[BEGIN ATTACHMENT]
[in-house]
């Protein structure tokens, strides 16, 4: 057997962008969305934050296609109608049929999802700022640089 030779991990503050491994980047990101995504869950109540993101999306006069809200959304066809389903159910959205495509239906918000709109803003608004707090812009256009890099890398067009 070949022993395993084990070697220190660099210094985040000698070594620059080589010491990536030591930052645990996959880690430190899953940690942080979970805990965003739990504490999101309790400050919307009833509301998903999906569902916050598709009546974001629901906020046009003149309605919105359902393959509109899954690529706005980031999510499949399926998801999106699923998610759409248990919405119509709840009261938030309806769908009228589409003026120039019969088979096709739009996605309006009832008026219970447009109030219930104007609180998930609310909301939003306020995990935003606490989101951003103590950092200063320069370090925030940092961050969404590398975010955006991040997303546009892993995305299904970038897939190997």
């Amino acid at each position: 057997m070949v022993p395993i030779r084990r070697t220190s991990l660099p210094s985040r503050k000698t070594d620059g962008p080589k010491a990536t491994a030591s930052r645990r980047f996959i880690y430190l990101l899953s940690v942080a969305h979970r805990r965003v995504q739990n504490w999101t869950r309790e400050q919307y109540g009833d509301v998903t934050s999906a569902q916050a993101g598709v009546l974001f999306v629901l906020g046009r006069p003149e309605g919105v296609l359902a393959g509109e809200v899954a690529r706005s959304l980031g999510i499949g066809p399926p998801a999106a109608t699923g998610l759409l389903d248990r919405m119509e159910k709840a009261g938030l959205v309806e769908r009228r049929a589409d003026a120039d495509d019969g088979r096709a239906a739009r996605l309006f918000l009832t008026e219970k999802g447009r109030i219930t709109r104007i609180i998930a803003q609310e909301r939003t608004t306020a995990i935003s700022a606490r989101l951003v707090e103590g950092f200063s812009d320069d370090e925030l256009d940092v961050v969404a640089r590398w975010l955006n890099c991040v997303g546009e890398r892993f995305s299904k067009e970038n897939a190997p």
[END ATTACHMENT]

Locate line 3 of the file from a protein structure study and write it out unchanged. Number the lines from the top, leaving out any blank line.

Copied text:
């Amino acid at each position: 057997m070949v022993p395993i030779r084990r070697t220190s991990l660099p210094s985040r503050k000698t070594d620059g962008p080589k010491a990536t491994a030591s930052r645990r980047f996959i880690y430190l990101l899953s940690v942080a969305h979970r805990r965003v995504q739990n504490w999101t869950r309790e400050q919307y109540g009833d509301v998903t934050s999906a569902q916050a993101g598709v009546l974001f999306v629901l906020g046009r006069p003149e309605g919105v296609l359902a393959g509109e809200v899954a690529r706005s959304l980031g999510i499949g066809p399926p998801a999106a109608t699923g998610l759409l389903d248990r919405m119509e159910k709840a009261g938030l959205v309806e769908r009228r049929a589409d003026a120039d495509d019969g088979r096709a239906a739009r996605l309006f918000l009832t008026e219970k999802g447009r109030i219930t709109r104007i609180i998930a803003q609310e909301r939003t608004t306020a995990i935003s700022a606490r989101l951003v707090e103590g950092f200063s812009d320069d370090e925030l256009d940092v961050v969404a640089r590398w975010l955006n890099c991040v997303g546009e890398r892993f995305s299904k067009e970038n897939a190997p």